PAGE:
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Originally published Friday, July 16, 2010 at 7:04 PM

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Star Anna: a name and a voice to remember

Ellensburg native Star Anna has a distinctive sound to match her hard-to-forget name. See her at ZooTunes in Seattle on July 18.

Seattle Times staff columnist

CONCERT PREVIEW

Round 62 featuring Star Anna

Multi-artist collaborative show, 6 p.m. Sunday, Woodland Park Zoo, Seattle; $15 (www.brownpapertickets.com).

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Star Anna is not messing around. No, sir. This girl is here for the long haul.

You can tell from her distinct sound, which is a little like whiskey: Warm and mellow one moment, wisecracking the next. It's a voice full of bluster that will slam the door behind you, then find itself alone to take in the loneliness, the quiet, the beauty.

Another hint: Star Anna, 24, is a trouper, playing everywhere from coffee houses to L.A. clubs to Seattle's signature ZooTunes, where she will play Sunday evening.

It's a long way from Ellensburg, where Star Anna — her given name is Star Anna Constantina Krogste Banford, not so much a nod as a long, deep bow to her Norwegian and Native American roots — started playing drums at age 11.

She was part of two punk bands in high school, "but then I realized I couldn't write songs on the drums," she said recently.

So she picked up her grandfather's Fender, an old thing with the strings far off the frets, and started playing and writing.

"At first, I wrote about God, but that was during a Christian phase," she said. "After that, my songs were about the way I felt. I would go up on stage and get all the sad and depressing out of me. People loved it, and I felt better."

There's a tenderness to Star Anna's alt-country sound, but under that is a steel rod of strength and seen-it-all that sets her apart from the girls who play and pout. She's not trying to impress anyone, and in the process, she stops you in your tracks.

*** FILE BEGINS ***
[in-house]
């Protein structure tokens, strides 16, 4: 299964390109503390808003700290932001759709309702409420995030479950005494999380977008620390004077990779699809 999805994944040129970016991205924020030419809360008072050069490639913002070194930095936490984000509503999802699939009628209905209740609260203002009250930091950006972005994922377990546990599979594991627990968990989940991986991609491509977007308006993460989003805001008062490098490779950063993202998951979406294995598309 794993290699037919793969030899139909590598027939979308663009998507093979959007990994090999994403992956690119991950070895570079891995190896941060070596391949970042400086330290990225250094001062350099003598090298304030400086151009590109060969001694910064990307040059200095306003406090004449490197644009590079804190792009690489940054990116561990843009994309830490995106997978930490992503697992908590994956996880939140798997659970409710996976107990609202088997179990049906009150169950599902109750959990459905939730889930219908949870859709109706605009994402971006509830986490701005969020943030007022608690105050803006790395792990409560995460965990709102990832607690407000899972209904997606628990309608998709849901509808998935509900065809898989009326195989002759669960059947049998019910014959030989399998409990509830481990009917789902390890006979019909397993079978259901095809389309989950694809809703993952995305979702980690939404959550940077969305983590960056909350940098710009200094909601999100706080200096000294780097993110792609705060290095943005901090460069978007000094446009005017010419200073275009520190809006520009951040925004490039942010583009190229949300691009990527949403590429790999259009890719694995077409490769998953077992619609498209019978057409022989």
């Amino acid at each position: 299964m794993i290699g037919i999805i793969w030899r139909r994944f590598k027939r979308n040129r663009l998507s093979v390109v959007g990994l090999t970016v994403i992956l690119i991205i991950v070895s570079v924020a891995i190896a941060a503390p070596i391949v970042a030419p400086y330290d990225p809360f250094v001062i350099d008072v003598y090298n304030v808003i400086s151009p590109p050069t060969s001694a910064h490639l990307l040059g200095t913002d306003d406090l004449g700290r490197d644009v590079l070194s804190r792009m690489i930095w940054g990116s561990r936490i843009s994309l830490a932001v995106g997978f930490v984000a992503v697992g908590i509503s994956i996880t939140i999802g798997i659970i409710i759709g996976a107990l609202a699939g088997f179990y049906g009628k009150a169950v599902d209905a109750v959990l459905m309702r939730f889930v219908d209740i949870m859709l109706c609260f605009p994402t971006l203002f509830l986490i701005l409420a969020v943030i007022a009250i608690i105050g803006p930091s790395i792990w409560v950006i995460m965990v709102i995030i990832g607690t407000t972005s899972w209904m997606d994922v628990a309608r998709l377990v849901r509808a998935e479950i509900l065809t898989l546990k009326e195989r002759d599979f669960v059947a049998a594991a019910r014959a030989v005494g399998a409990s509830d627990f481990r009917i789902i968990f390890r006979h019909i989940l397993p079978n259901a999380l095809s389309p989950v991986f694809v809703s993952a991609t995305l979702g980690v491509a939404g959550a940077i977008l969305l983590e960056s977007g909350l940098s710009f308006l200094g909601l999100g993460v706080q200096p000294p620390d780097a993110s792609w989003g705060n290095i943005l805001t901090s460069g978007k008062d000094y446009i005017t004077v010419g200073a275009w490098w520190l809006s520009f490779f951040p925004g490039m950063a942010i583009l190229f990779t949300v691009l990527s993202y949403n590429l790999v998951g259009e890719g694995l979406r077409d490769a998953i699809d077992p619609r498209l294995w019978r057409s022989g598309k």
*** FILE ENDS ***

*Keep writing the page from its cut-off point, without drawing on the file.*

Her drummer, Travis Yost, remembers the first time he heard Star Anna: She was 16, playing guitar outside the Valley Café in Ellensburg, where her mother works.

"For being that young, the way she was singing ... I walked away wanting to go back and ask her if she wanted to start a band," Yost said. "When you hear something like that, you want to participate."

Years later, Yost saw Star Anna performing in a coffee shop with a mutual friend, Frank Johnson, who was helping her start her career. Yost and guitarist Corey Dosch joined them soon after to form The Laughing Dogs. When Dosch left to pursue his Ph.D., he was replaced by longtime friend Justin Davis.

In the beginning, their audience was made up of family and friends. Now, Star Anna looks out at bigger and bigger crowds, and makes longer trips to gigs: Phoenix. Montana. Los Angeles.

Back home, she lives in a trailer on her mother's property, wading every day through dogs, cats, pigs, ducks, geese and chickens. She watches the Food Network, loves cooking "more than I love eating," and listens to Tom Petty and Patsy Cline.

"She portrayed heartbreak really well," Star Anna said of Cline. "Still, to this day, she brings me to tears."

Along with touring, she is writing songs for an album that the band will begin recording in September.

Much as she loves her life in Ellensburg, Star Anna is ready to take the next step.

"It's always been about moving forward," she said. "And I'm hoping that people feel the same way about our music as we do when we play it."

Nicole Brodeur: 206-464-2334 or nbrodeur@seattletimes.com

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